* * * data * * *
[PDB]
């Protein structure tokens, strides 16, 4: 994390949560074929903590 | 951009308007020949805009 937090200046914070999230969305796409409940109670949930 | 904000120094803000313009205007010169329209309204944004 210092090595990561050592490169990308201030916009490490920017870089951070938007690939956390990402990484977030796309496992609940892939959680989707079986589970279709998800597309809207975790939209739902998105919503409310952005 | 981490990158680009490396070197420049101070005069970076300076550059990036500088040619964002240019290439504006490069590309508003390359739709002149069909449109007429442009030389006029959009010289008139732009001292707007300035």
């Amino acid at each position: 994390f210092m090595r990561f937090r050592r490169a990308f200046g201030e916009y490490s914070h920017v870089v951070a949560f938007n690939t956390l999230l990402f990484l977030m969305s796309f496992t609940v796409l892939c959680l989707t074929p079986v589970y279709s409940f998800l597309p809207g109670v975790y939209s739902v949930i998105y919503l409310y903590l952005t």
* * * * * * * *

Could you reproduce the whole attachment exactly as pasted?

[PDB]
């Protein structure tokens, strides 16, 4: 994390949560074929903590 | 951009308007020949805009 937090200046914070999230969305796409409940109670949930 | 904000120094803000313009205007010169329209309204944004 210092090595990561050592490169990308201030916009490490920017870089951070938007690939956390990402990484977030796309496992609940892939959680989707079986589970279709998800597309809207975790939209739902998105919503409310952005 | 981490990158680009490396070197420049101070005069970076300076550059990036500088040619964002240019290439504006490069590309508003390359739709002149069909449109007429442009030389006029959009010289008139732009001292707007300035």
């Amino acid at each position: 994390f210092m090595r990561f937090r050592r490169a990308f200046g201030e916009y490490s914070h920017v870089v951070a949560f938007n690939t956390l999230l990402f990484l977030m969305s796309f496992t609940v796409l892939c959680l989707t074929p079986v589970y279709s409940f998800l597309p809207g109670v975790y939209s739902v949930i998105y919503l409310y903590l952005t």